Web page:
3/149 Musgrave Rd, Red Hill Q 4059

(07) 3367 8776


Mon - Fri: 9:00 -17:30 Sat: 9:00-15:00​

2/15 Ellenborough St, Ipswich, Q



Tues - Fri:10:00 -17:00 Sat: 10:00-15:00

Legere – All you need to know

Légère reeds are engineered to sound and act like moist cane but with all the advantages and benefits of a synthetic.

Never need to be soaked – they instantly respond right out of the box.

  • They are unaffected by weather, temperature, or humidity.
  • They are consistent and reliable – they always work and sound like you expect.
  • They are extremely cost effective – no more discarding of unplayable reeds.
  • Long lasting – one reed should last you months.

By fixing naturally occurring defects in cane, players can focus on their music instead of their reeds.

The Classic comes from the first Légère prototype made in 1998 and is still beloved today! This stiffer reed produces a rich and dark sound. It is available in Standard Cut and German Cut for clarinet and Standard Cut and Studio Cut for saxophone. This reed is wonderful for students, marching bands and large ensembles but remains popular with players at all levels.

The Signature is a complete reinvention of our Classic reed. It is cut from a stiffer yet thinner material which produces a warm, rich tone in all registers. It is more flexible across the tip, giving it a full spectrum of overtones while utilizing minimal effort.  This reed is most commonly played by intermediate and advanced players, including professionals worldwide. It is available for both Saxophone and Clarinet.

The European Cut, was introduced in 2016 and has been our best selling reed of all time! This reed is characterized by the shorter and wider vamp and an extra band of material along the spine.  This provides rigidity without compromising the reed’s free blowing nature or high register stability. This reed is available for the Bb clarinet.


Cane is a unique material. It is has a low density yet is longitudinally very stiff. Matching these properties in a synthetic material is difficult but is essential in creating a good reed.

Légère uses polypropylene to make both single and double reeds. Polypropylene is a common, non-toxic polymer with applications in food containers, packaging, rugs, and many other products. Unfortunately, ordinary polypropylene is not nearly stiff enough to make saxophone and clarinet reeds. They just wouldn’t vibrate. To make the plastic much stiffer Légère puts it through a process called orientation. This is the secret to creating Légère reeds.

Polypropylene does not have to be preconditioned before playing nor does it absorb any water. It is completely non-toxic, highly durable and can be easily sanitized with warm water and a mild detergent.

Design and Process

Early Légère reeds were made with profiles very similar to cane reeds. Because these first reeds were an identical size to cane reeds they needed to have exactly the same stiffness and density. These first reeds were cut using a very similar process to that used for current Légère reeds.

While early Légère reeds were very good synthetic reeds, they were not perfect. The next major step in synthetic-reed technology came with the advent of the Signature reeds. The difference between the Signatures and the first prototypes is in stiffness and reed size. The Signatures are roughly 80% the thickness of a good cane reed, but are made from a much stiffer material. This allows for a freer vibration which results in wonderful overtones.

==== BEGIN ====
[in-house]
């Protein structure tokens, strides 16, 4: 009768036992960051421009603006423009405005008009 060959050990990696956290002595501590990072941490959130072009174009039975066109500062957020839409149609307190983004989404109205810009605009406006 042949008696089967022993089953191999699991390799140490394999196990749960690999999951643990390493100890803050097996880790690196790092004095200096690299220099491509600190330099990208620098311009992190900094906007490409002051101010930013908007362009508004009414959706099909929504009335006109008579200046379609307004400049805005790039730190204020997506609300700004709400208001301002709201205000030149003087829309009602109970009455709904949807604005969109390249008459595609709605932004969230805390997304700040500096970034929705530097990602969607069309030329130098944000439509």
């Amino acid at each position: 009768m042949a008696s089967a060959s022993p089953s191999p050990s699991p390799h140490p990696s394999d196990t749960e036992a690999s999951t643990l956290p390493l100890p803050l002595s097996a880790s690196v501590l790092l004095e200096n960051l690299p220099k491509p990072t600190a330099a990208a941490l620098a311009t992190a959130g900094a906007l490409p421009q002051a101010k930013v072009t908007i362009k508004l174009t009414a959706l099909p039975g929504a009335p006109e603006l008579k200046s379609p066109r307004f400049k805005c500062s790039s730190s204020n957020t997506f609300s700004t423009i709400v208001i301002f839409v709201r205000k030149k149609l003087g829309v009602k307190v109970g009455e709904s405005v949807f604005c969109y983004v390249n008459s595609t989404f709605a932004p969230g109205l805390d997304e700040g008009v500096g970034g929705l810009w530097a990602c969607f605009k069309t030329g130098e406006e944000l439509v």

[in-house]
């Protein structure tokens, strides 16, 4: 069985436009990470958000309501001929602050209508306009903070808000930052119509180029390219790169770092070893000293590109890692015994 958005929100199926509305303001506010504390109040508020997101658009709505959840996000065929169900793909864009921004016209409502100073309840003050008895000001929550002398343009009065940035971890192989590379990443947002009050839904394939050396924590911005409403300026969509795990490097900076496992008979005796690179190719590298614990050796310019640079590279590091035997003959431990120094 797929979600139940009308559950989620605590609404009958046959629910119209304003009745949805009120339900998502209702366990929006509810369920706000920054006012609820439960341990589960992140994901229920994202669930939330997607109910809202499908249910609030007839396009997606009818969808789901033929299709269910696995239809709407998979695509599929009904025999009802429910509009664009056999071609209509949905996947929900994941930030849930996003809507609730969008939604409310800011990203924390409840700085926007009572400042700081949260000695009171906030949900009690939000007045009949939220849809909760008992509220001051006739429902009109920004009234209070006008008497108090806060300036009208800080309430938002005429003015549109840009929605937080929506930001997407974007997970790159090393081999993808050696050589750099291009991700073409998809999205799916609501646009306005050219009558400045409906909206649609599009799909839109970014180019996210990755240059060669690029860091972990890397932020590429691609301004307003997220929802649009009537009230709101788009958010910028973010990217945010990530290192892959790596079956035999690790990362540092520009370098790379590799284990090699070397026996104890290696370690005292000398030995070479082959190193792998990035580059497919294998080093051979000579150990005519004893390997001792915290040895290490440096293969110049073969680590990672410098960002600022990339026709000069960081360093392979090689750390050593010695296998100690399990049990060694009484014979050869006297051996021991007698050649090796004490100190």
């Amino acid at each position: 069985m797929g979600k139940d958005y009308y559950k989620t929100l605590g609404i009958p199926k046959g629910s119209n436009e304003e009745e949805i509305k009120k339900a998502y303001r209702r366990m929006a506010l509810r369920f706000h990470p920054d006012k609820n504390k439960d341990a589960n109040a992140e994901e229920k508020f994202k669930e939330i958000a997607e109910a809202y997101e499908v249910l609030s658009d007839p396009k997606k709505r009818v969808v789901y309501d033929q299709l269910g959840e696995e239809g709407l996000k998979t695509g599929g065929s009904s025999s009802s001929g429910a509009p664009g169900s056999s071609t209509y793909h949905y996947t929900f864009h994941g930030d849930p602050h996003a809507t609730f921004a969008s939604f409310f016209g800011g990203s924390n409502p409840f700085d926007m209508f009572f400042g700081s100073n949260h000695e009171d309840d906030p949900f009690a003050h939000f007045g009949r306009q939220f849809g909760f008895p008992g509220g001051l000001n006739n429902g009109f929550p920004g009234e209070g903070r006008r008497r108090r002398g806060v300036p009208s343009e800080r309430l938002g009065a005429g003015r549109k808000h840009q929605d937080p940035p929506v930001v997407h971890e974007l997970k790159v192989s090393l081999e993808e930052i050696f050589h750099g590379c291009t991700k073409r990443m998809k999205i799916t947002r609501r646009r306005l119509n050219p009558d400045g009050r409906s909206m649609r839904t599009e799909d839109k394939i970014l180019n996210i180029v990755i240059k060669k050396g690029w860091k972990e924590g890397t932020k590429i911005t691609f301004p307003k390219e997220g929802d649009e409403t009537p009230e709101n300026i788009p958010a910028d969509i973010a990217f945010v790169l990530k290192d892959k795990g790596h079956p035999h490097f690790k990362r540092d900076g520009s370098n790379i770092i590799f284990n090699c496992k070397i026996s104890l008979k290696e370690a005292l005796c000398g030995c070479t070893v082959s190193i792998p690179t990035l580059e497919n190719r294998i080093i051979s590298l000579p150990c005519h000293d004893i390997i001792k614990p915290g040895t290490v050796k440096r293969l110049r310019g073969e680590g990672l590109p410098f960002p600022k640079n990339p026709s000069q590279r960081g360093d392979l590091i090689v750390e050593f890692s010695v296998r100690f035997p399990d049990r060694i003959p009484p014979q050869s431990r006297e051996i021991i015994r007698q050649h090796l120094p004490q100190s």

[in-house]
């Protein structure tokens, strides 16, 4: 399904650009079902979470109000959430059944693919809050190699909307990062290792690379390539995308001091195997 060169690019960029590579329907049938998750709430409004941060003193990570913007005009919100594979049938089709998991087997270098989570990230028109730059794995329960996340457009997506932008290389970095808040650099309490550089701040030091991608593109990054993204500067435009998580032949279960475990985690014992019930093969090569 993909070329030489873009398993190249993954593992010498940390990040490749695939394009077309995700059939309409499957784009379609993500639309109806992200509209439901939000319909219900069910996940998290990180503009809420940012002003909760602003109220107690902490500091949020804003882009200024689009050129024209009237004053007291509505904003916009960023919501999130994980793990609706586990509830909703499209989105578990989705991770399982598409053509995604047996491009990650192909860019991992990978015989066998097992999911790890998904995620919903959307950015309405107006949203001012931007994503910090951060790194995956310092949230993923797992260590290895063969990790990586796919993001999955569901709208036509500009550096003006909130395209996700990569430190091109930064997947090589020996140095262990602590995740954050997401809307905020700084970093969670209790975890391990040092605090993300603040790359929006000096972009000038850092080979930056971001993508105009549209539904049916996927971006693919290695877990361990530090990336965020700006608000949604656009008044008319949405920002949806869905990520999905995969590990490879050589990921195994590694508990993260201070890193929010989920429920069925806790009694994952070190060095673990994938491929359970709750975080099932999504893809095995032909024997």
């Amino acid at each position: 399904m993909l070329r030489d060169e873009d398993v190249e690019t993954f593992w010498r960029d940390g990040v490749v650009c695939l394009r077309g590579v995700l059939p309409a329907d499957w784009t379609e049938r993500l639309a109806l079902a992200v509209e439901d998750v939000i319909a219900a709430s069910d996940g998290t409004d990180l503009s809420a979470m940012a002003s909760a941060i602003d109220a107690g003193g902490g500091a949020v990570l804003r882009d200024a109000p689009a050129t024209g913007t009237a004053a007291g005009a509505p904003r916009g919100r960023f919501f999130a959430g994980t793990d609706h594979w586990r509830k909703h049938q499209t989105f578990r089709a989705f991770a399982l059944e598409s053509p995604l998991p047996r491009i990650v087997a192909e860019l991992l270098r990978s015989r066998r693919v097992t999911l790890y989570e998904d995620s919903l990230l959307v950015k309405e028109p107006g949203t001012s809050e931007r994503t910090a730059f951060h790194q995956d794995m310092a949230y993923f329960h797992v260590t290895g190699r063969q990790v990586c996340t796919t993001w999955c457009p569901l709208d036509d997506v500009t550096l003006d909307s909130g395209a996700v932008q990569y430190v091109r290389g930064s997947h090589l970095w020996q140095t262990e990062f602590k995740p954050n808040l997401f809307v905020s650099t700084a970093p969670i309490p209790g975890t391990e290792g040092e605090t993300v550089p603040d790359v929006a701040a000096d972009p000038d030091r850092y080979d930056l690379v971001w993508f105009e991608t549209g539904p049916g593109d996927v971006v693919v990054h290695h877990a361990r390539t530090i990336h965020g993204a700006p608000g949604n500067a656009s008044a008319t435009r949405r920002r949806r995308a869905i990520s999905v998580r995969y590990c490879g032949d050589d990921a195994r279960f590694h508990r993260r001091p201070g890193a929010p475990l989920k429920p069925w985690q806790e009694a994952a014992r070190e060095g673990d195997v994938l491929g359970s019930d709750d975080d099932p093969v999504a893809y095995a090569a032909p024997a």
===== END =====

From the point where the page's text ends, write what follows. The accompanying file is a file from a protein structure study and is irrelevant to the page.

All Légère reeds are cut from our own unique polymer on a 3-axis, computer numerically controlled (CNC) cutting machine. Each reed is individually strength tested, delicately sanded and packaged by hand.


To unpack the reed, remove it from the case or box carefully avoiding contact with the tip. While Légère reeds are durable, they can easily be damaged if mishandled or dropped. It is best to always handle your reed by the heel.


There is no need to moisten a Légère reed, it will play like a pre-moistened cane reed directly from the box.

Place the reed on the mouthpiece in the same position that you would put a cane reed and secure it with a ligature. Test the reed’s response either on the instrument or alone. You should feel a quick attack that speaks instantly. If you do not feel a fast attack the reed position or strength is incorrect. Move the reed back and forth trying a variety of positions and continue testing.

Once the attack feels correct play the reed for a couple minutes to warm it up. At this point, the reed is in playing condition. Depending on your playing style, the reed will need to be rotated after roughly 60 minutes. This is to extend the life of the reed, not improve your short-term tone. With proper rotation and care your reeds should last many months.

Storage and Cleaning

When you are finished playing on your reed, loosen the ligature and remove it from the mouthpiece. The reed can be cleaned periodically with water and a mild detergent. Légère single reeds should be stored on a flat surfaced reed case.

Due to the fact that polypropylene is non-porous, it is very difficult for bacteria to build on your reed.

Modifying the Reed

Altering Légère reeds is not recommended. Bending stiffness is a function of elastic modulus and removing material will drastically reduce the strength of the reed. If you are interested in experimentation purchase reeds that are 0.5 to 1.0 step stronger than your appropriate strength.

If desired, the reeds can be scraped with fine sandpaper or a sharp blade, held perpendicular to the reed. They should be scraped from the top of the vamp towards the tip. Never sand or scrape against the grain of the reed.

Reeds that have been altered are not eligible for an exchange or refund. Clipping the reed with a conventional reed clipper is likely to cause longitudinal splits through the tip.

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